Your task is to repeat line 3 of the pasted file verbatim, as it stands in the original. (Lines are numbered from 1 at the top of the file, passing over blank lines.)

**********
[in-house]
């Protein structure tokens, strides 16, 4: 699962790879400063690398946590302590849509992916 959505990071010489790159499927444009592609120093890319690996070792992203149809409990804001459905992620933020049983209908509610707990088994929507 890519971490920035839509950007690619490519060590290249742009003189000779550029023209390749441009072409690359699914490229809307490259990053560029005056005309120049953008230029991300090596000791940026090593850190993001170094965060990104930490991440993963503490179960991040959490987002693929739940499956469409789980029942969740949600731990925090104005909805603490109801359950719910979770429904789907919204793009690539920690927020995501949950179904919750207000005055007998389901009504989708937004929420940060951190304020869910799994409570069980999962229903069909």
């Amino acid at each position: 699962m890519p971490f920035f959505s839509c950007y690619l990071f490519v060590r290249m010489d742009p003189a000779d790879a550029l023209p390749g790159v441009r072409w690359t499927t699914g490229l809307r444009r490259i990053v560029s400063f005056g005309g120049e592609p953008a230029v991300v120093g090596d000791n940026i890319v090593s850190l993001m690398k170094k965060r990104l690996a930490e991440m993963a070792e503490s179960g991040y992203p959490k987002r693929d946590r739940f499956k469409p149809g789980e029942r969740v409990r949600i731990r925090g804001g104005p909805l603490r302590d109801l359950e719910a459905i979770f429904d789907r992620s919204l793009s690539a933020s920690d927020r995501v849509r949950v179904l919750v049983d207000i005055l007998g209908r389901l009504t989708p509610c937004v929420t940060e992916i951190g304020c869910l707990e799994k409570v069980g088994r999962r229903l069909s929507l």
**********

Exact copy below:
């Amino acid at each position: 699962m890519p971490f920035f959505s839509c950007y690619l990071f490519v060590r290249m010489d742009p003189a000779d790879a550029l023209p390749g790159v441009r072409w690359t499927t699914g490229l809307r444009r490259i990053v560029s400063f005056g005309g120049e592609p953008a230029v991300v120093g090596d000791n940026i890319v090593s850190l993001m690398k170094k965060r990104l690996a930490e991440m993963a070792e503490s179960g991040y992203p959490k987002r693929d946590r739940f499956k469409p149809g789980e029942r969740v409990r949600i731990r925090g804001g104005p909805l603490r302590d109801l359950e719910a459905i979770f429904d789907r992620s919204l793009s690539a933020s920690d927020r995501v849509r949950v179904l919750v049983d207000i005055l007998g209908r389901l009504t989708p509610c937004v929420t940060e992916i951190g304020c869910l707990e799994k409570v069980g088994r999962r229903l069909s929507l």